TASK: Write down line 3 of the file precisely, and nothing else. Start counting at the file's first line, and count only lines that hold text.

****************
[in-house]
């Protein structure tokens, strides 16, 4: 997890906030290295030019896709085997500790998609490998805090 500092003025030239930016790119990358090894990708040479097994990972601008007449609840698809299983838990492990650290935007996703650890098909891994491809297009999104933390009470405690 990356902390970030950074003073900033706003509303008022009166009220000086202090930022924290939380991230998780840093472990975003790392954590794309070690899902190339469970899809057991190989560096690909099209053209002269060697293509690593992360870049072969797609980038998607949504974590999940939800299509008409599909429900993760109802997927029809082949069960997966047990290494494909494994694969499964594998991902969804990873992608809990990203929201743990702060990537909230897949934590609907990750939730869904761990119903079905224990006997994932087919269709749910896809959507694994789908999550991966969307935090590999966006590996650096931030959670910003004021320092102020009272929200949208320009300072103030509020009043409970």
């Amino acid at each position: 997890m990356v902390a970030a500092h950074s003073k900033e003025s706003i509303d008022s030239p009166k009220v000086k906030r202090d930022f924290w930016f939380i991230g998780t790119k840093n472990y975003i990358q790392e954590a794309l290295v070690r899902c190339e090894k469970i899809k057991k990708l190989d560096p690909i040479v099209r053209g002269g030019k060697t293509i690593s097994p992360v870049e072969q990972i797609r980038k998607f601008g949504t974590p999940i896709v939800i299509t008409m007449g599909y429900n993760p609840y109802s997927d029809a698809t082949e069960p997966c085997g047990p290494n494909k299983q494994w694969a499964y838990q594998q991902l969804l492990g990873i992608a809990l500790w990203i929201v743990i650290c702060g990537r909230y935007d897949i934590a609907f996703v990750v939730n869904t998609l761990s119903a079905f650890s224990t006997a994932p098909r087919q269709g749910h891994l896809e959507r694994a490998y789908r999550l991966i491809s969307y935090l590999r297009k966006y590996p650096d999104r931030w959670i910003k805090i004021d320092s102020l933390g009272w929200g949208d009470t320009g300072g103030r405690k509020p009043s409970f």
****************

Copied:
């Amino acid at each position: 997890m990356v902390a970030a500092h950074s003073k900033e003025s706003i509303d008022s030239p009166k009220v000086k906030r202090d930022f924290w930016f939380i991230g998780t790119k840093n472990y975003i990358q790392e954590a794309l290295v070690r899902c190339e090894k469970i899809k057991k990708l190989d560096p690909i040479v099209r053209g002269g030019k060697t293509i690593s097994p992360v870049e072969q990972i797609r980038k998607f601008g949504t974590p999940i896709v939800i299509t008409m007449g599909y429900n993760p609840y109802s997927d029809a698809t082949e069960p997966c085997g047990p290494n494909k299983q494994w694969a499964y838990q594998q991902l969804l492990g990873i992608a809990l500790w990203i929201v743990i650290c702060g990537r909230y935007d897949i934590a609907f996703v990750v939730n869904t998609l761990s119903a079905f650890s224990t006997a994932p098909r087919q269709g749910h891994l896809e959507r694994a490998y789908r999550l991966i491809s969307y935090l590999r297009k966006y590996p650096d999104r931030w959670i910003k805090i004021d320092s102020l933390g009272w929200g949208d009470t320009g300072g103030r405690k509020p009043s409970f």